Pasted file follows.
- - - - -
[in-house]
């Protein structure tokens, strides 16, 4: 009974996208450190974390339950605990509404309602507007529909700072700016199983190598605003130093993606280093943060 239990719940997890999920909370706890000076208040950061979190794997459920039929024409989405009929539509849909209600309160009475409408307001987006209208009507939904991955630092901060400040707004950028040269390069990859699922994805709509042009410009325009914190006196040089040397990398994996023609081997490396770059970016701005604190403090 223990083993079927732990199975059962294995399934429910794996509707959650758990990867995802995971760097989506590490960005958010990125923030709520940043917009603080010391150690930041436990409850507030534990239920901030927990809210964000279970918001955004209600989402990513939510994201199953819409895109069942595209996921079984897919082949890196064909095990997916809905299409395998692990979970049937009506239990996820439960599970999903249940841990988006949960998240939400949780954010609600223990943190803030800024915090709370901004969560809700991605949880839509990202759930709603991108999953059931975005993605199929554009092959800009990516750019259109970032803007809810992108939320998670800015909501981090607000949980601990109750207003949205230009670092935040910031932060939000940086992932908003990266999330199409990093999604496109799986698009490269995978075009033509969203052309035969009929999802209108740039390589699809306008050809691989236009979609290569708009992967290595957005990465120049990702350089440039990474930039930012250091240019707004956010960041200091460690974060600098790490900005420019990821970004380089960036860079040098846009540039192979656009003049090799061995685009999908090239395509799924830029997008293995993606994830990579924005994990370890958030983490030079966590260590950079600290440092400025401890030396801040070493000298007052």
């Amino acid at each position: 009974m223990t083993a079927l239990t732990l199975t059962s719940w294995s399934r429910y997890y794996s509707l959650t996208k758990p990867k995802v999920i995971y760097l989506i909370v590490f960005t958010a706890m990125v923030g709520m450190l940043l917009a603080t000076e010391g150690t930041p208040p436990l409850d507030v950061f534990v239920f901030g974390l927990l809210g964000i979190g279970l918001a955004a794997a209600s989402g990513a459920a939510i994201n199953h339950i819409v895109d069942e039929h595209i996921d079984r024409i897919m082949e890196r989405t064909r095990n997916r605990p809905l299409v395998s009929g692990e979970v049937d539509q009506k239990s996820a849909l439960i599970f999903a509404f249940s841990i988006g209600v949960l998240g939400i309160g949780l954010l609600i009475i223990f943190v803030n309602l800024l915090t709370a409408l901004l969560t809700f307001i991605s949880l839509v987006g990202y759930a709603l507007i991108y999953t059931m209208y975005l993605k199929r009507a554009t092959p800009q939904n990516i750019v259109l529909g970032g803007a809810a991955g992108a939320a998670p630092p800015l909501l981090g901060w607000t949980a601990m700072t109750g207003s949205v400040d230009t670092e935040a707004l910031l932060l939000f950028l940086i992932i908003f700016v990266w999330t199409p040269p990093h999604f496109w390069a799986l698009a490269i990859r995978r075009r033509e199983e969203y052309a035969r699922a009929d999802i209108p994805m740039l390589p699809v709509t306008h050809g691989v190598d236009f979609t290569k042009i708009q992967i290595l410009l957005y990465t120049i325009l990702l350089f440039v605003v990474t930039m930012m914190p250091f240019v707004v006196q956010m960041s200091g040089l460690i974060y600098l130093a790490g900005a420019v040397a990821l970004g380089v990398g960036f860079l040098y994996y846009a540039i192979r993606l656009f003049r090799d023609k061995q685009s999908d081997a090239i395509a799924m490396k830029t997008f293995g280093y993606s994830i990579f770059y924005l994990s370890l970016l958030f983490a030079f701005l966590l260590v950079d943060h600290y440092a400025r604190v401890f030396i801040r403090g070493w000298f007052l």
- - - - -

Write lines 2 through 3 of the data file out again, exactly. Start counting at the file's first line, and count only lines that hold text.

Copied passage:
């Protein structure tokens, strides 16, 4: 009974996208450190974390339950605990509404309602507007529909700072700016199983190598605003130093993606280093943060 239990719940997890999920909370706890000076208040950061979190794997459920039929024409989405009929539509849909209600309160009475409408307001987006209208009507939904991955630092901060400040707004950028040269390069990859699922994805709509042009410009325009914190006196040089040397990398994996023609081997490396770059970016701005604190403090 223990083993079927732990199975059962294995399934429910794996509707959650758990990867995802995971760097989506590490960005958010990125923030709520940043917009603080010391150690930041436990409850507030534990239920901030927990809210964000279970918001955004209600989402990513939510994201199953819409895109069942595209996921079984897919082949890196064909095990997916809905299409395998692990979970049937009506239990996820439960599970999903249940841990988006949960998240939400949780954010609600223990943190803030800024915090709370901004969560809700991605949880839509990202759930709603991108999953059931975005993605199929554009092959800009990516750019259109970032803007809810992108939320998670800015909501981090607000949980601990109750207003949205230009670092935040910031932060939000940086992932908003990266999330199409990093999604496109799986698009490269995978075009033509969203052309035969009929999802209108740039390589699809306008050809691989236009979609290569708009992967290595957005990465120049990702350089440039990474930039930012250091240019707004956010960041200091460690974060600098790490900005420019990821970004380089960036860079040098846009540039192979656009003049090799061995685009999908090239395509799924830029997008293995993606994830990579924005994990370890958030983490030079966590260590950079600290440092400025401890030396801040070493000298007052």
């Amino acid at each position: 009974m223990t083993a079927l239990t732990l199975t059962s719940w294995s399934r429910y997890y794996s509707l959650t996208k758990p990867k995802v999920i995971y760097l989506i909370v590490f960005t958010a706890m990125v923030g709520m450190l940043l917009a603080t000076e010391g150690t930041p208040p436990l409850d507030v950061f534990v239920f901030g974390l927990l809210g964000i979190g279970l918001a955004a794997a209600s989402g990513a459920a939510i994201n199953h339950i819409v895109d069942e039929h595209i996921d079984r024409i897919m082949e890196r989405t064909r095990n997916r605990p809905l299409v395998s009929g692990e979970v049937d539509q009506k239990s996820a849909l439960i599970f999903a509404f249940s841990i988006g209600v949960l998240g939400i309160g949780l954010l609600i009475i223990f943190v803030n309602l800024l915090t709370a409408l901004l969560t809700f307001i991605s949880l839509v987006g990202y759930a709603l507007i991108y999953t059931m209208y975005l993605k199929r009507a554009t092959p800009q939904n990516i750019v259109l529909g970032g803007a809810a991955g992108a939320a998670p630092p800015l909501l981090g901060w607000t949980a601990m700072t109750g207003s949205v400040d230009t670092e935040a707004l910031l932060l939000f950028l940086i992932i908003f700016v990266w999330t199409p040269p990093h999604f496109w390069a799986l698009a490269i990859r995978r075009r033509e199983e969203y052309a035969r699922a009929d999802i209108p994805m740039l390589p699809v709509t306008h050809g691989v190598d236009f979609t290569k042009i708009q992967i290595l410009l957005y990465t120049i325009l990702l350089f440039v605003v990474t930039m930012m914190p250091f240019v707004v006196q956010m960041s200091g040089l460690i974060y600098l130093a790490g900005a420019v040397a990821l970004g380089v990398g960036f860079l040098y994996y846009a540039i192979r993606l656009f003049r090799d023609k061995q685009s999908d081997a090239i395509a799924m490396k830029t997008f293995g280093y993606s994830i990579f770059y924005l994990s370890l970016l958030f983490a030079f701005l966590l260590v950079d943060h600290y440092a400025r604190v401890f030396i801040r403090g070493w000298f007052l």